Nonhuman primates like rhesus monkeys share certain characteristics with people that may make them better study subjects than mice for research on neurodegenerative diseases.
Cutting-edge analysis of fossil ape teeth reveals ancient seasonal change in Africa, long before human ancestors appeared. The method will be crucial for the future study of early hominins.
Human brains seem to be wired differently to those of chimps or macaques.
How Rekambo chimpanzees demonstrate a number of ground breaking behaviours never seen before in animals.
Why social interaction isn’t always a good thing for primates, especially for individuals with a fever.
Little is known about what physiological mechanisms African primates use to cope with environmental and social changes such as climate change and human encroachment on their habitat.
We studied 8,000 primate teeth and finally confirmed that humans are not the only living primate to suffer from cavities. But there are interesting differences.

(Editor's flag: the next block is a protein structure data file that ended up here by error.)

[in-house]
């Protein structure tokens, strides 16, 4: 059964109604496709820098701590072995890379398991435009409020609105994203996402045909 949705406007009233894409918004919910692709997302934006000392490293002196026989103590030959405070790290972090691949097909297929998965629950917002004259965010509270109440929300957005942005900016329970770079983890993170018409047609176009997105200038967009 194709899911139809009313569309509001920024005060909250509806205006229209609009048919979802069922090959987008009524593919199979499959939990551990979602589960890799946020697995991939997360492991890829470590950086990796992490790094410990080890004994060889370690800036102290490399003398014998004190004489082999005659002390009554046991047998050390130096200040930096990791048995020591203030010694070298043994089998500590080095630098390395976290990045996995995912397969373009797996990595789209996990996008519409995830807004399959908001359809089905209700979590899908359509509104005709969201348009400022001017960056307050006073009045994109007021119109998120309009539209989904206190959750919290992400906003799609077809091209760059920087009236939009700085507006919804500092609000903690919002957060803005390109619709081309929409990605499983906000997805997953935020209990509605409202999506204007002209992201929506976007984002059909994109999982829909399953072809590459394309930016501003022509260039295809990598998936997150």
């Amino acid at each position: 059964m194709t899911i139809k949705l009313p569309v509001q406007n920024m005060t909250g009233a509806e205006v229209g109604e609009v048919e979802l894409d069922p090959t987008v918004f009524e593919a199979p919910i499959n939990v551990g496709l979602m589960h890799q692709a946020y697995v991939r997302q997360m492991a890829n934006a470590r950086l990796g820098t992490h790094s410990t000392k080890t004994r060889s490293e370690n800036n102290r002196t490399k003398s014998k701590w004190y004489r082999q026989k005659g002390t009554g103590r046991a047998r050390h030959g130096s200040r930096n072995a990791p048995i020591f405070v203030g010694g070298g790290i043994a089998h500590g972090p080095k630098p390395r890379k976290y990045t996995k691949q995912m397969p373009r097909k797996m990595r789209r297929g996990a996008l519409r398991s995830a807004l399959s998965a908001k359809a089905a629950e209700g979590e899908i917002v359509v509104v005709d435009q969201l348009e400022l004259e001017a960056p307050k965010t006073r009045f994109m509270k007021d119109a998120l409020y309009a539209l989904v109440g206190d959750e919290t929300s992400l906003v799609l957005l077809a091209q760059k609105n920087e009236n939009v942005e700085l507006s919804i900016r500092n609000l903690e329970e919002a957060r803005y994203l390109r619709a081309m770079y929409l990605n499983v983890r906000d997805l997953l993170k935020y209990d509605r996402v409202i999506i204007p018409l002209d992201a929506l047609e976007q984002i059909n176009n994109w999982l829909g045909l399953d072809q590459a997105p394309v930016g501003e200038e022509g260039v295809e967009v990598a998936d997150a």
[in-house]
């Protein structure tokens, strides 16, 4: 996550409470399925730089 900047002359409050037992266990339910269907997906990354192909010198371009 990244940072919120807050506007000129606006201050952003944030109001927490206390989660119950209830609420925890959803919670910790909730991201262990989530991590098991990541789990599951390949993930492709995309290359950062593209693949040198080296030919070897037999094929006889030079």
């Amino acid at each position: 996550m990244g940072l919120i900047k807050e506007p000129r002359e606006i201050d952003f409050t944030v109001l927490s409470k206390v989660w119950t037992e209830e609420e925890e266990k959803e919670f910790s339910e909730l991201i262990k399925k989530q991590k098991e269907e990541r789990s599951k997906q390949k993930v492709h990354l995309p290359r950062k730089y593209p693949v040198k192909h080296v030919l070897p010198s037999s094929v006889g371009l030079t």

Differences between male and female skulls in some species of gibbon may shed light on how our extinct ancestors lived.
Less attractive endangered species don’t tend to receive the same public attention as their more beautiful counterparts: new studies show how we might help change that.
New research calls into question the validity of ‘Dunbar’s number’.
The virus is always present in nature and when circumstances allow, it may jump from one species to another.
How scientists discovered the ‘Popa langur’ was a separate species of just 200 monkeys.
Without adequate information, we can’t prioritise efforts and funding to best protect our primate relatives.
The ‘good’ side of our nature is much more deep-rooted than the ‘evil’ side.
Primates have evolved behavioural strategies that can minimise the risk and costs of conflict.
Freedom of movement for survival.
New research suggests African monkeys crossed the ocean to South America earlier than previously thought.
People can still learn a great deal about these mammals while keeping a safe distance.
The evolution of the strong human bond.
Previously undocumented, this tiny extra digit – called a “pseudothumb” – is a structure on each wrist made of bone and cartilage.